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Is dating in your 30s harder?
Some aspects of dating in your 30s make the process harder—such as a shrinking candidate pool. You can no longer meet potential partners at school and probably aren’t attending parties and social gatherings as often. These are hot spots for fresh encounters. Plus, your friends likely have fewer single friends to hook you up with by this time. In addition to a more narrow playing field, dating in your 30s means you’ve probably endured your fair share of failed relationships. So have most other eligible singles you come across. Somebody’s bound to have baggage or be jaded by past betrayals. That means some of the innocence and fun of dating may be lost.
Why dating in your 30s is better for some people.
There are many reasons dating may actually improve once you hit 30. You likely know yourself a lot better by now. Those failed relationships taught you your likes and dislikes, what you need from a partner, and what you can offer. In your 30s, you have a clearer picture of what you’re looking for because it’s supported by experience. Though the process of courtship may not be as simple as it once was, that’s not necessarily bad. Instead of only using the «like» factor, you start to consider others that support your desired outcome. The quantity of your dates may decrease, but the quality is likely to increase as you use wisdom to your advantage.
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Expert advice for dating in your 30s:
«The shortest path to relational success is understanding yourself,» Moyo says. Jackson recommends focusing on this first and foremost. She notes, «The worst thing you can do to yourself is date in your 30s and have no clue about who you are. This prolongs the dating phase because you waste time with people who have no clue how to treat you, and you don’t know how to verbalize your needs because you don’t know yourself.»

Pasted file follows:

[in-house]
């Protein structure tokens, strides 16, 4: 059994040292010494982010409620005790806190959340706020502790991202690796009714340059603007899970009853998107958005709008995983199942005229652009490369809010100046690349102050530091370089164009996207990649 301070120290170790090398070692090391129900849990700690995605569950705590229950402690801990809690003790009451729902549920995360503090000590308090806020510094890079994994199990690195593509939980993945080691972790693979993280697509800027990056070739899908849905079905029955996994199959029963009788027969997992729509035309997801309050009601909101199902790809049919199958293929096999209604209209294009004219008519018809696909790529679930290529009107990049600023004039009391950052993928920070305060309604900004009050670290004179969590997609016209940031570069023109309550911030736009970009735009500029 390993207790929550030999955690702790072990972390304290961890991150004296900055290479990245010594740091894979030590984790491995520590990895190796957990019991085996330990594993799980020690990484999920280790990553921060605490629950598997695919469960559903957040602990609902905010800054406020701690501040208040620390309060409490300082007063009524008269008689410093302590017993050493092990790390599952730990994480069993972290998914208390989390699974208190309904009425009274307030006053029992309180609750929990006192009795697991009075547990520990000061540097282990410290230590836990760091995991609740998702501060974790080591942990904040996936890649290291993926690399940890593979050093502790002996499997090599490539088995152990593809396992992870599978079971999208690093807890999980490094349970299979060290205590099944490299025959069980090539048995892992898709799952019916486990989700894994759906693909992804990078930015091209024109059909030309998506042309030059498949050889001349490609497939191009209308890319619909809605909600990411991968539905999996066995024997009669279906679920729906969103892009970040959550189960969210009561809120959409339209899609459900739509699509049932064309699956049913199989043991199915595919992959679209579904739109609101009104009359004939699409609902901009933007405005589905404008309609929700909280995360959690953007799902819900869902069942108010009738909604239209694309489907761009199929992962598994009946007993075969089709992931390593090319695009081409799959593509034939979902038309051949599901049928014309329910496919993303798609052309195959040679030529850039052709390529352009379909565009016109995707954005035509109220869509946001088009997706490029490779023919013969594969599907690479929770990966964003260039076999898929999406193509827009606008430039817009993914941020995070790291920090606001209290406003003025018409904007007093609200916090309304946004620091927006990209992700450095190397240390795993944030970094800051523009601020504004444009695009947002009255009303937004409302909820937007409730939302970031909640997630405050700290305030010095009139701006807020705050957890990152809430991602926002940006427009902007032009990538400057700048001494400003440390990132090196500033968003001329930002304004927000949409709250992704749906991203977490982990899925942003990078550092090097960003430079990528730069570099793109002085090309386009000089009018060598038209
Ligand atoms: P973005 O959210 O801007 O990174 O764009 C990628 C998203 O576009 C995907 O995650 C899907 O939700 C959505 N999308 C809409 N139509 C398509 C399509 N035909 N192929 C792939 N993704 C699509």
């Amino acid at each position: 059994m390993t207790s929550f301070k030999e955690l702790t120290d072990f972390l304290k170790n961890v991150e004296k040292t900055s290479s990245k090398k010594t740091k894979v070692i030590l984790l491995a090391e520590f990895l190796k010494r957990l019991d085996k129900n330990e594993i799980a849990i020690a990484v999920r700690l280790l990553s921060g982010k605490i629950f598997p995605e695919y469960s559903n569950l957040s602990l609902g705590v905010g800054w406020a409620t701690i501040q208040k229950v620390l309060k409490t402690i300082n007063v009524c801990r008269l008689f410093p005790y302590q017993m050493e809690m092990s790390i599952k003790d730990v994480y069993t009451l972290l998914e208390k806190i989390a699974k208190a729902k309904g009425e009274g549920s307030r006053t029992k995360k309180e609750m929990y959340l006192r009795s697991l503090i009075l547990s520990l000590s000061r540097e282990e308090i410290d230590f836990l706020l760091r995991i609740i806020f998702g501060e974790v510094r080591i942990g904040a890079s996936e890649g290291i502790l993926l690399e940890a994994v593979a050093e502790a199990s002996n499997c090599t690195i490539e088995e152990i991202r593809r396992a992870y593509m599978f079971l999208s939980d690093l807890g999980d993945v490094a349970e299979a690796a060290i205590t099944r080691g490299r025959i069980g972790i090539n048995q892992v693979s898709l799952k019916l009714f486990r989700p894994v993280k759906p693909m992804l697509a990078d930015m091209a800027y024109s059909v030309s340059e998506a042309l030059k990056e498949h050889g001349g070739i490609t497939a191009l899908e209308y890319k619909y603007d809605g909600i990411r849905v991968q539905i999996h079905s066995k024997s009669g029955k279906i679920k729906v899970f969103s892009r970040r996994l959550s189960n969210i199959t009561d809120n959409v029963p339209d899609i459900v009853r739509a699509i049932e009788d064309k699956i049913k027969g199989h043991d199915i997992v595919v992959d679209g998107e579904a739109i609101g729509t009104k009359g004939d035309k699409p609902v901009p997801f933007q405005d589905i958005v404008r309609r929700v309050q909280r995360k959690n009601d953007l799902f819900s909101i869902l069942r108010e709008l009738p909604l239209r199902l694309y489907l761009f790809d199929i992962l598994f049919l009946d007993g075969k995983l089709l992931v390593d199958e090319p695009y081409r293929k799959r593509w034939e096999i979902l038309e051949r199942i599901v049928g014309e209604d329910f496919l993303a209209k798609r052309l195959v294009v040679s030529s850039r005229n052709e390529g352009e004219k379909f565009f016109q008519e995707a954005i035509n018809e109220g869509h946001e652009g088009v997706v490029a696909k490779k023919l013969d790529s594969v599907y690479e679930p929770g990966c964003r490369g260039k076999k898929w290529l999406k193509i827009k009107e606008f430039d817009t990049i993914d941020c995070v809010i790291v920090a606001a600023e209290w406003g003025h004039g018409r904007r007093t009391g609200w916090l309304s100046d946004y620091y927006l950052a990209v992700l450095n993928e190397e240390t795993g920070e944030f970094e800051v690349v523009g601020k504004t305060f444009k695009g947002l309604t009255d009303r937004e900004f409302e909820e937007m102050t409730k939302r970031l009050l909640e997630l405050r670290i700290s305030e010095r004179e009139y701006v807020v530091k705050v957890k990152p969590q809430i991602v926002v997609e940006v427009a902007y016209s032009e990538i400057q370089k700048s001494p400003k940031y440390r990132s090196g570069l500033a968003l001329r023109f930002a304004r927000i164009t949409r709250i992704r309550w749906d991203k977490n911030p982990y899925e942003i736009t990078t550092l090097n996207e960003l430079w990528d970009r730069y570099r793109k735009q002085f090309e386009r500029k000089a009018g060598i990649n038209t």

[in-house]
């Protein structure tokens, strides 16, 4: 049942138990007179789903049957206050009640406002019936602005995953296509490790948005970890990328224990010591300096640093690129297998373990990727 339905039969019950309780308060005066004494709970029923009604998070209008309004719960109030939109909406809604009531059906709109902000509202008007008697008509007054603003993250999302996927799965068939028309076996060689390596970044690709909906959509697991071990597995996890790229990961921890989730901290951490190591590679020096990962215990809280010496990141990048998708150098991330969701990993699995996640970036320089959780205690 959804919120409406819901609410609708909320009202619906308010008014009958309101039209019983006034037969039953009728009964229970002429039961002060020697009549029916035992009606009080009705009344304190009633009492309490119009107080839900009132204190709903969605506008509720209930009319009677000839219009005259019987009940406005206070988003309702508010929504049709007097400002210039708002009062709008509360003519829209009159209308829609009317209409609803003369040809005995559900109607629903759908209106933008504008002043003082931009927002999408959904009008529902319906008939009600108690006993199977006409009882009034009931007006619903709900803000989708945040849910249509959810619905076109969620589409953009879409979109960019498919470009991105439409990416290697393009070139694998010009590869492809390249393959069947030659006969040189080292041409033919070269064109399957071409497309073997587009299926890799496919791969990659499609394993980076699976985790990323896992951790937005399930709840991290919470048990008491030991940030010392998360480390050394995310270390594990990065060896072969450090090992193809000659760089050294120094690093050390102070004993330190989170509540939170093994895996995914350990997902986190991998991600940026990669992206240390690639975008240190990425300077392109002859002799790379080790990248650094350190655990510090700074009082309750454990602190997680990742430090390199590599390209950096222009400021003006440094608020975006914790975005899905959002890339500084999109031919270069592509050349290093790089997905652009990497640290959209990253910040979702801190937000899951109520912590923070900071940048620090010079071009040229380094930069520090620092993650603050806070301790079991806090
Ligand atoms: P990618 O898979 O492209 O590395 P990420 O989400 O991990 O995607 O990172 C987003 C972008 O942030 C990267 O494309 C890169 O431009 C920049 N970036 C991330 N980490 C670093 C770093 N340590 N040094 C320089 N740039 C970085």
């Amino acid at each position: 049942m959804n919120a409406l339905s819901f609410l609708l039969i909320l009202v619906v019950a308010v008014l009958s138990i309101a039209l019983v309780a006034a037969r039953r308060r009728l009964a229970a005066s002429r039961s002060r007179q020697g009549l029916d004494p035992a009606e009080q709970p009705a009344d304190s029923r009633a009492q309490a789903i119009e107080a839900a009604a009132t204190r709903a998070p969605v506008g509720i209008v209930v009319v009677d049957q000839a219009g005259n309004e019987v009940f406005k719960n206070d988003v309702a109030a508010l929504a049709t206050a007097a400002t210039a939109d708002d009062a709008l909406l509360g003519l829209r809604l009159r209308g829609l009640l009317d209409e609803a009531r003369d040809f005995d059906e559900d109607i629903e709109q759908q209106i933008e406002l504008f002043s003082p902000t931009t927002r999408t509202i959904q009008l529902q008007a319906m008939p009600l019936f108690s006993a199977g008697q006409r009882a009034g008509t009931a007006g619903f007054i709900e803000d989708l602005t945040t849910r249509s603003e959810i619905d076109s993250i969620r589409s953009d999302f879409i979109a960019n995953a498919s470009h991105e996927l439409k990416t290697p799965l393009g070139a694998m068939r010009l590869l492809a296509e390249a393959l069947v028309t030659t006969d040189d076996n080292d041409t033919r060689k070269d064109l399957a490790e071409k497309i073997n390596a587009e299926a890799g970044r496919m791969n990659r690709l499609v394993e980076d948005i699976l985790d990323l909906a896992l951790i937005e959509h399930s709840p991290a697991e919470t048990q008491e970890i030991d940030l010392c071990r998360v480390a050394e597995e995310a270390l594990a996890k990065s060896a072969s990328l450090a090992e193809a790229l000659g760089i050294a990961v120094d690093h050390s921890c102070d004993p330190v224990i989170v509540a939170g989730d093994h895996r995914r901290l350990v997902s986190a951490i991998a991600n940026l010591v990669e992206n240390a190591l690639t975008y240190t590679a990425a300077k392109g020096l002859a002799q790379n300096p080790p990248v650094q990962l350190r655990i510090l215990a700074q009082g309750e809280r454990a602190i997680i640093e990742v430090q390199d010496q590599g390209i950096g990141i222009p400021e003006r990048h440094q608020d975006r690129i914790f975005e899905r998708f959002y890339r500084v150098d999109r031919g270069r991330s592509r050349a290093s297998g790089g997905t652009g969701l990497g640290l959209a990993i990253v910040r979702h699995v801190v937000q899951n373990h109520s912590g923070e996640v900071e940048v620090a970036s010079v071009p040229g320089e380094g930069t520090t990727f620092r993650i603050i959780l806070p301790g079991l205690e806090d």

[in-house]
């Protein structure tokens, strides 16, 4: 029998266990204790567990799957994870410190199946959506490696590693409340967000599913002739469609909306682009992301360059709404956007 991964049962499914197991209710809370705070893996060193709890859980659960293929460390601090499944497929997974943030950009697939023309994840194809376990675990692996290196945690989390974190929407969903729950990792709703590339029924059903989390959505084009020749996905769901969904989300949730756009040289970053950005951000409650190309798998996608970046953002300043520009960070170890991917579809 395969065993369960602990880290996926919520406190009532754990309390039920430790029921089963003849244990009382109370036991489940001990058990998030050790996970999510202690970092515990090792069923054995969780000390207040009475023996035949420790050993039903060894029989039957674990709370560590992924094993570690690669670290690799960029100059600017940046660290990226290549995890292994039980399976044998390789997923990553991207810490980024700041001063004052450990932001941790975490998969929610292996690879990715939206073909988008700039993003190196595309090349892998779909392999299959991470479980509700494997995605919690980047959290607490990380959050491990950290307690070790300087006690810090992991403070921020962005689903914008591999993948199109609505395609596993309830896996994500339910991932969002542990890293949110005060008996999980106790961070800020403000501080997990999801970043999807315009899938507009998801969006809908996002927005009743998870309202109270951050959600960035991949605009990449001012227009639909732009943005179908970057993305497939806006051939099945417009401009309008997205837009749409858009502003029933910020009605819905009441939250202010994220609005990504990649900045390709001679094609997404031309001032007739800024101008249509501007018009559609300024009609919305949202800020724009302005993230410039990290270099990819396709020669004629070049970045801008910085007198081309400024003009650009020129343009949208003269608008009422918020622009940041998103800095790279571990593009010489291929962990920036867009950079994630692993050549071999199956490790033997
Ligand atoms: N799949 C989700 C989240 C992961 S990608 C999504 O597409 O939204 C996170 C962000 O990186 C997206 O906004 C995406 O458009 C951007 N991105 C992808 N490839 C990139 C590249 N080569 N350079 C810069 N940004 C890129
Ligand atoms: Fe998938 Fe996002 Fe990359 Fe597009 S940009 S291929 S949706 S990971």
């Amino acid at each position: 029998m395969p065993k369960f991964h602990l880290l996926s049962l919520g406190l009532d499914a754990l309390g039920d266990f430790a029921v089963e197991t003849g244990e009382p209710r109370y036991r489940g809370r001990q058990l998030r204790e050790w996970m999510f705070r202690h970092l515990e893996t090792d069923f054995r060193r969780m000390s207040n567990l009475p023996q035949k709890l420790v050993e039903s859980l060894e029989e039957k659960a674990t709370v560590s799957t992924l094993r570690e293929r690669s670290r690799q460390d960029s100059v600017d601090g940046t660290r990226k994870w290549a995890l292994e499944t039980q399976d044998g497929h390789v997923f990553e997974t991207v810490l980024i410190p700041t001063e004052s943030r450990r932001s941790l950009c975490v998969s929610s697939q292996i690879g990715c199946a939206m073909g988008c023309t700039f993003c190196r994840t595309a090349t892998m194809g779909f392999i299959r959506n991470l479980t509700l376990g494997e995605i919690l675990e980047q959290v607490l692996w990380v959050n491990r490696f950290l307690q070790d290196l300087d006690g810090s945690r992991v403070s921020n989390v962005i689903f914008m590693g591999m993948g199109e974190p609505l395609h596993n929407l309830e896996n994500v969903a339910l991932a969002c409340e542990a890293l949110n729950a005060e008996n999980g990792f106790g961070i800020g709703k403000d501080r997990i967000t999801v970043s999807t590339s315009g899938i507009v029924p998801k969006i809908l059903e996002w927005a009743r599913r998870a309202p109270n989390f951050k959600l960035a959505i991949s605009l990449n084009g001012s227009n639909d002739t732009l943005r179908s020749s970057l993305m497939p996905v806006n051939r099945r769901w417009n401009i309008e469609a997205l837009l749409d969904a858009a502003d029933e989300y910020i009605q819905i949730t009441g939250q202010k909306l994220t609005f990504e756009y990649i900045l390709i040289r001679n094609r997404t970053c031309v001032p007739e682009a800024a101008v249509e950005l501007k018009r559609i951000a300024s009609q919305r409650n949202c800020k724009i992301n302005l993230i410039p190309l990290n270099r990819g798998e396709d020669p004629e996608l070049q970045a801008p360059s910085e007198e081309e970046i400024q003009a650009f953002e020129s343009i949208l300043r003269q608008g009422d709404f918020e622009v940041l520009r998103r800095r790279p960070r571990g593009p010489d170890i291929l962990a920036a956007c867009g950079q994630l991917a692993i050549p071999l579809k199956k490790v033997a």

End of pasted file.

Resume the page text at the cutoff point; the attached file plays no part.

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Forget the timeline.
You often start feeling compelled to settle down in your 30s. Maybe your friends are all getting married, or your parents are questioning the direction of your dating life. If you hope to have kids one day, you may start to worry about that so-called biological clock. However, both experts caution against making romantic decisions based on a timeline. «Let go of societal ideas that you’re supposed to be in a relationship, married, or have children by the time you’re 30,» Jackson says. «Love can happen at any age. Don’t pressure yourself so much, and don’t allow singleness to make you believe that there’s something wrong with you.» Moyo adds, «You’re not late. There’s no rule book that says dating has to start and end at a certain age. 3.
Know that it’s OK to be inexperienced.
Once in your 30s, there may be an assumption that you’ve been around the block a few times. Moyo notes that dates may overestimate your sexual, romantic, and conversational skills. The list goes on. Fear of being «found out» or believed to have «no game» can sometimes hold you back in dating. But age isn’t always an indicator of experience. Many people hold off on thinking about their dating life while they’re focused on their career, social life, or hobbies in their teens and 20s, and that’s totally valid. If that’s you, accept that you’re still learning and release the need to put up a façade in dating. This is important because authenticity is key to connection. eHarmony.com Join eHarmony today to find your person.